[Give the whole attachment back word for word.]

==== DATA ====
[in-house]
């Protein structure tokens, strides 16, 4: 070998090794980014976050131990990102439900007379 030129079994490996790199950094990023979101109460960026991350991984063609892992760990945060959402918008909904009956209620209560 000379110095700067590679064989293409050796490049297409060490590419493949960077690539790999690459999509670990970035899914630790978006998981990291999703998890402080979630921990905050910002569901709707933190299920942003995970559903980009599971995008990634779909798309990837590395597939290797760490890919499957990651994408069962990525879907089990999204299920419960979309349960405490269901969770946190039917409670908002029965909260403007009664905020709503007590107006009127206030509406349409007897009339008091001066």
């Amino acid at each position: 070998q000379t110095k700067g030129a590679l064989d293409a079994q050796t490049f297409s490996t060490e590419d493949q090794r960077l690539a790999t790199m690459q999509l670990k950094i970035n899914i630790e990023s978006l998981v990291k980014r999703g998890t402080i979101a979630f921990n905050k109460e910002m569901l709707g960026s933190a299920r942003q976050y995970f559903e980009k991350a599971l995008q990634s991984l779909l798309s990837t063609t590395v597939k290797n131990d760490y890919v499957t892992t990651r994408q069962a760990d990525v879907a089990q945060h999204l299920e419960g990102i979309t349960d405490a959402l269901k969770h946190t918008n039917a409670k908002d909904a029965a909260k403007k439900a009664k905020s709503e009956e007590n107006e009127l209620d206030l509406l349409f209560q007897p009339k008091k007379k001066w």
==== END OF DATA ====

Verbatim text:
[in-house]
């Protein structure tokens, strides 16, 4: 070998090794980014976050131990990102439900007379 030129079994490996790199950094990023979101109460960026991350991984063609892992760990945060959402918008909904009956209620209560 000379110095700067590679064989293409050796490049297409060490590419493949960077690539790999690459999509670990970035899914630790978006998981990291999703998890402080979630921990905050910002569901709707933190299920942003995970559903980009599971995008990634779909798309990837590395597939290797760490890919499957990651994408069962990525879907089990999204299920419960979309349960405490269901969770946190039917409670908002029965909260403007009664905020709503007590107006009127206030509406349409007897009339008091001066």
């Amino acid at each position: 070998q000379t110095k700067g030129a590679l064989d293409a079994q050796t490049f297409s490996t060490e590419d493949q090794r960077l690539a790999t790199m690459q999509l670990k950094i970035n899914i630790e990023s978006l998981v990291k980014r999703g998890t402080i979101a979630f921990n905050k109460e910002m569901l709707g960026s933190a299920r942003q976050y995970f559903e980009k991350a599971l995008q990634s991984l779909l798309s990837t063609t590395v597939k290797n131990d760490y890919v499957t892992t990651r994408q069962a760990d990525v879907a089990q945060h999204l299920e419960g990102i979309t349960d405490a959402l269901k969770h946190t918008n039917a409670k908002d909904a029965a909260k403007k439900a009664k905020s709503e009956e007590n107006e009127l209620d206030l509406l349409f209560q007897p009339k008091k007379k001066w």